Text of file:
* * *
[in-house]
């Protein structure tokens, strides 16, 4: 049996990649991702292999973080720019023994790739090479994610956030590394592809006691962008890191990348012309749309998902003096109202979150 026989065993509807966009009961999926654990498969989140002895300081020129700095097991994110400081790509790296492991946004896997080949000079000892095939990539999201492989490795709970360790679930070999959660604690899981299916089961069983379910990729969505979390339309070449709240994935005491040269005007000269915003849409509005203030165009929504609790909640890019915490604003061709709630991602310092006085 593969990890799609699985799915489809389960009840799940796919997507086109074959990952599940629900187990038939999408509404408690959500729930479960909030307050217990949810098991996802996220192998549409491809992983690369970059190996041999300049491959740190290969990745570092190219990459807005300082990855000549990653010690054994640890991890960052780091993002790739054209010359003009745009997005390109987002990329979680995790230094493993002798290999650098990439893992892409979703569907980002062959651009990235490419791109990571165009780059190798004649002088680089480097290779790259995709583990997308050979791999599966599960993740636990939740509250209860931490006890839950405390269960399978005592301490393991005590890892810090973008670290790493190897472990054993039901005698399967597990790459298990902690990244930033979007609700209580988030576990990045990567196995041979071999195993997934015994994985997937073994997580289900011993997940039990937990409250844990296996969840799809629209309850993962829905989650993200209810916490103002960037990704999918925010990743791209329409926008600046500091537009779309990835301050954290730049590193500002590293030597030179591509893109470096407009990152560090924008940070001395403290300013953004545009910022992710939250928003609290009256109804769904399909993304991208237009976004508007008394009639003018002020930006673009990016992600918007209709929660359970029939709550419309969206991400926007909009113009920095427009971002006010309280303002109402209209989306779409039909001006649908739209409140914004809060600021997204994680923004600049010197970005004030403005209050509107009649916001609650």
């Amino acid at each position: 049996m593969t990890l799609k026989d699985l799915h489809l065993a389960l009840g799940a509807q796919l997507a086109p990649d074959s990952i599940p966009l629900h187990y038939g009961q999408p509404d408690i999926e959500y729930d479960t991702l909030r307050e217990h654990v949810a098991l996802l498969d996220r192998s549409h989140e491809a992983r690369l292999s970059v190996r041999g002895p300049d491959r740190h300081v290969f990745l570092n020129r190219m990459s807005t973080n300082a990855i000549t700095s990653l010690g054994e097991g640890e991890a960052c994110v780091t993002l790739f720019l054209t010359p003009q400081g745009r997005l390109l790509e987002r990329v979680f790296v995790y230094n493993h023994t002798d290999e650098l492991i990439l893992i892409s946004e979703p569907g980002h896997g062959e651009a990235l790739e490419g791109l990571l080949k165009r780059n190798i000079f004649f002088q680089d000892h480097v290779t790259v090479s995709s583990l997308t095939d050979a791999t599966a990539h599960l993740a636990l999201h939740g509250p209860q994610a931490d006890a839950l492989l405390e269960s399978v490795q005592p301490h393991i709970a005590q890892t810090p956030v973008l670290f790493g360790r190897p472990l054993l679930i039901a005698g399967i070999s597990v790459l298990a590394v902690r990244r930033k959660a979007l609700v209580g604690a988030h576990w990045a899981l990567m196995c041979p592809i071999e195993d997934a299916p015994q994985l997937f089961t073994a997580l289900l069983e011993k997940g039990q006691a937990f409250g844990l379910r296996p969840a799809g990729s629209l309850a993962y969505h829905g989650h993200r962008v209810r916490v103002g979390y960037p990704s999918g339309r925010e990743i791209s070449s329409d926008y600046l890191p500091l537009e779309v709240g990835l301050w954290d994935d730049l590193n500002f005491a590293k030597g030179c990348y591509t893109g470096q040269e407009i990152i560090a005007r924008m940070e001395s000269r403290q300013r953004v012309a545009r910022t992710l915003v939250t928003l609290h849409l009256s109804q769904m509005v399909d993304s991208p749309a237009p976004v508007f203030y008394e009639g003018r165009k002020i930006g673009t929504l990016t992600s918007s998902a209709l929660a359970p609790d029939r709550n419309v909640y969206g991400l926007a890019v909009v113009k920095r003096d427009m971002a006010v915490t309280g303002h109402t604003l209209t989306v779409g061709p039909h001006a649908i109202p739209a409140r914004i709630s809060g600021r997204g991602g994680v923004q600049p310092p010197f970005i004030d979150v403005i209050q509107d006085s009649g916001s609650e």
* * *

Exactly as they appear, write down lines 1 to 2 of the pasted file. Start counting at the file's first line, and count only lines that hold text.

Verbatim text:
[in-house]
């Protein structure tokens, strides 16, 4: 049996990649991702292999973080720019023994790739090479994610956030590394592809006691962008890191990348012309749309998902003096109202979150 026989065993509807966009009961999926654990498969989140002895300081020129700095097991994110400081790509790296492991946004896997080949000079000892095939990539999201492989490795709970360790679930070999959660604690899981299916089961069983379910990729969505979390339309070449709240994935005491040269005007000269915003849409509005203030165009929504609790909640890019915490604003061709709630991602310092006085 593969990890799609699985799915489809389960009840799940796919997507086109074959990952599940629900187990038939999408509404408690959500729930479960909030307050217990949810098991996802996220192998549409491809992983690369970059190996041999300049491959740190290969990745570092190219990459807005300082990855000549990653010690054994640890991890960052780091993002790739054209010359003009745009997005390109987002990329979680995790230094493993002798290999650098990439893992892409979703569907980002062959651009990235490419791109990571165009780059190798004649002088680089480097290779790259995709583990997308050979791999599966599960993740636990939740509250209860931490006890839950405390269960399978005592301490393991005590890892810090973008670290790493190897472990054993039901005698399967597990790459298990902690990244930033979007609700209580988030576990990045990567196995041979071999195993997934015994994985997937073994997580289900011993997940039990937990409250844990296996969840799809629209309850993962829905989650993200209810916490103002960037990704999918925010990743791209329409926008600046500091537009779309990835301050954290730049590193500002590293030597030179591509893109470096407009990152560090924008940070001395403290300013953004545009910022992710939250928003609290009256109804769904399909993304991208237009976004508007008394009639003018002020930006673009990016992600918007209709929660359970029939709550419309969206991400926007909009113009920095427009971002006010309280303002109402209209989306779409039909001006649908739209409140914004809060600021997204994680923004600049010197970005004030403005209050509107009649916001609650």